It is true that in some other jurisdictions so-called prospective appointments have been sanctioned by the courts. See, in general, Anno.: Public Officer‑-Power to Appoint, 75 A.L.R.2d 1277 (1961) and cases cited therein. None of those cases, however, involved the filling of an unexpired term in anticipation of the yet to arrive effective date of a prospective resignation. Instead, they all dealt with attempts by an appointing authority (some successful and some not) either (a) to make an appointment to a newly created office prior to the effective date of the law by which the office was established or (b) to make an appointment for a full term of an existing office commencing at some time in the future. In that factual context the critical issue, in turn, has been whether the officer or council in which the power of appointment is vested is seeking to preempt the ability of his (or its) own successor to make the appointment when the vacancy actually comes into existence. If so (e.g., where an outgoing governor attempts to fill a future vacancy so as to deprive his successor of the power to do so) the prospective appointment is ordinarily held to be void. See, e.g., People ex rel. Sweet v. Ward, 107 Cal. 236, 40 Pac. 538 (1895) along with other cases cited in 75 A.L.R.2d 1277, supra, at 1281. Otherwise, however, prospective appointments have been upheld, on occasion, in that specific factual context.
In the case of a prospective or anticipated vacancy resulting from a not yet effective resignation, on the other hand, the courts have not been so liberal. Instead, primarily because of the fact that such a resignation may, in the meantime, be withdrawn (meaning, of course, that no "certain" vacancy will exist until the future date specified on the resignation), the courts in that context have held that there can be neither a valid appointment nor election of a person to serve for the remainder of the unexpired term until the effective date of the resignation. See,e.g., the early, but well reasoned, [[Orig. Op. Page 4]] case of Blount Etc. v. Anderson, 1 Ky.Op. 62 (1867), cited in 67 C.J.S., Officers,supra, at p. 227. There, as here, a certain elective official (specifically, a district court clerk) prepared and submitted a letter of resignation indicating his intent to resign as of a specified future date‑-following a forthcoming election‑-and the question presented was whether the position should be placed on the ballot at that election for the purpose of choosing a successor for the remainder of the unexpired term. The court said "no" for the simple and obvious reason that such a special election could only be held to fill a vacancy in existence at the time of the election.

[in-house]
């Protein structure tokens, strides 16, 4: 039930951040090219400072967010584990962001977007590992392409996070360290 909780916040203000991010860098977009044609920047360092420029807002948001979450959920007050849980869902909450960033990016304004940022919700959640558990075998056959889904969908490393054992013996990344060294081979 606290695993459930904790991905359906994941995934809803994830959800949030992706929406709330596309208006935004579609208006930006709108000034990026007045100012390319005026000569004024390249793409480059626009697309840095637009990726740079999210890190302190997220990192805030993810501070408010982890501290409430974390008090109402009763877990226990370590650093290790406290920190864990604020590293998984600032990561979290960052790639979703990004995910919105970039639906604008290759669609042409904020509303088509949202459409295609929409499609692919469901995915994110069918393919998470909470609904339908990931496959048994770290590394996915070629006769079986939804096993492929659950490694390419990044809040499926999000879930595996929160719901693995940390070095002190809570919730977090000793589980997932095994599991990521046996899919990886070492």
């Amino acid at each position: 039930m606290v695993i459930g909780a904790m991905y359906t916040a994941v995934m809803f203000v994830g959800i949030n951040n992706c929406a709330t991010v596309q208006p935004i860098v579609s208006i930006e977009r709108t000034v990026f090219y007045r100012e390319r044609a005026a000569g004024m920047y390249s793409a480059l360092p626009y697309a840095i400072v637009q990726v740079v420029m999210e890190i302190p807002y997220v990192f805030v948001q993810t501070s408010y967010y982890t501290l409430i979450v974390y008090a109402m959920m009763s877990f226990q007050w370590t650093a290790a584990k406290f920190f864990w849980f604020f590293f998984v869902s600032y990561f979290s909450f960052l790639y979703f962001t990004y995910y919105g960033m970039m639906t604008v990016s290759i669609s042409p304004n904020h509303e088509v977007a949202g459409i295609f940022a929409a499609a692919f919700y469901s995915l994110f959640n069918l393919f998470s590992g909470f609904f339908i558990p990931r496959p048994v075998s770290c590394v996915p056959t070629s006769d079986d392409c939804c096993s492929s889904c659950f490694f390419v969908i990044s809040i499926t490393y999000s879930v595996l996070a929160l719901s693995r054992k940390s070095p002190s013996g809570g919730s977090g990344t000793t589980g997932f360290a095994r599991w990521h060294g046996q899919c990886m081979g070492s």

We agree and, therefore, as indicated at the outset, conclude that regardless of whether or not the outgoing council member attempts to participate in the appointive process, any appointment made by the city council prior to the effective date of his or her (presently) prospective resignation would be premature and, hence, of no binding legal force or effect.1/
We trust that the foregoing will be of assistance to you.
Very truly yours,
PHILIP H. AUSTIN
Deputy Attorney General
*** FOOTNOTES ***
1/In so concluding we have not overlooked so much of RCW 35A.12.050, supra, as reads:
". . . the council or the remaining members thereof, by majority vote shall appoint a qualified person to fill the vacancy . . ."
Because of this language it has been argued, in an attachment to your letter, that the full council (including the member whose office is to become vacant) may vote on the appointment to fill such vacancy. A complete answer to this argument, however, is to be found in the fact that RCW 35A.12.050,supra, not only applies to vacancies on a city council but also to vacancies in the office of mayor. In that latter event, obviously, the full council would remain in existence even after the vacancy occurs and thus might properly be looked to for the purpose of filling such vacancy.